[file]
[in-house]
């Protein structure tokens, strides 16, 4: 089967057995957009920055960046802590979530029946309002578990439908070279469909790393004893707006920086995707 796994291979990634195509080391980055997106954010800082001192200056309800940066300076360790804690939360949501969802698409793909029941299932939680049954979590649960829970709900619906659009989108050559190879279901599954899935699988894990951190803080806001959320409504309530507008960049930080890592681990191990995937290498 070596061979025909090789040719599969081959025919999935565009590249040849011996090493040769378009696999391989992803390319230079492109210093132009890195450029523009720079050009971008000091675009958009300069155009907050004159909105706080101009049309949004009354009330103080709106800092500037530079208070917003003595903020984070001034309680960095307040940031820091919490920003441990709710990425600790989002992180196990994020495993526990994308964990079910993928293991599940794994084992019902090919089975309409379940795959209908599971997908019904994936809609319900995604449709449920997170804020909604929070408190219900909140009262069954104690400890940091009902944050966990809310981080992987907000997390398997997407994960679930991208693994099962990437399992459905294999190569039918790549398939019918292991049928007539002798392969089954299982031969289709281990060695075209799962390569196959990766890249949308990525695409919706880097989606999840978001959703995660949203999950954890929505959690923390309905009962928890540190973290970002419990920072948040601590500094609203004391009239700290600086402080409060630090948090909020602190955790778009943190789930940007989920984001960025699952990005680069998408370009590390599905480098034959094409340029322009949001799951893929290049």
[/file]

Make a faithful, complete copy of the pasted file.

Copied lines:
[in-house]
């Protein structure tokens, strides 16, 4: 089967057995957009920055960046802590979530029946309002578990439908070279469909790393004893707006920086995707 796994291979990634195509080391980055997106954010800082001192200056309800940066300076360790804690939360949501969802698409793909029941299932939680049954979590649960829970709900619906659009989108050559190879279901599954899935699988894990951190803080806001959320409504309530507008960049930080890592681990191990995937290498 070596061979025909090789040719599969081959025919999935565009590249040849011996090493040769378009696999391989992803390319230079492109210093132009890195450029523009720079050009971008000091675009958009300069155009907050004159909105706080101009049309949004009354009330103080709106800092500037530079208070917003003595903020984070001034309680960095307040940031820091919490920003441990709710990425600790989002992180196990994020495993526990994308964990079910993928293991599940794994084992019902090919089975309409379940795959209908599971997908019904994936809609319900995604449709449920997170804020909604929070408190219900909140009262069954104690400890940091009902944050966990809310981080992987907000997390398997997407994960679930991208693994099962990437399992459905294999190569039918790549398939019918292991049928007539002798392969089954299982031969289709281990060695075209799962390569196959990766890249949308990525695409919706880097989606999840978001959703995660949203999950954890929505959690923390309905009962928890540190973290970002419990920072948040601590500094609203004391009239700290600086402080409060630090948090909020602190955790778009943190789930940007989920984001960025699952990005680069998408370009590390599905480098034959094409340029322009949001799951893929290049």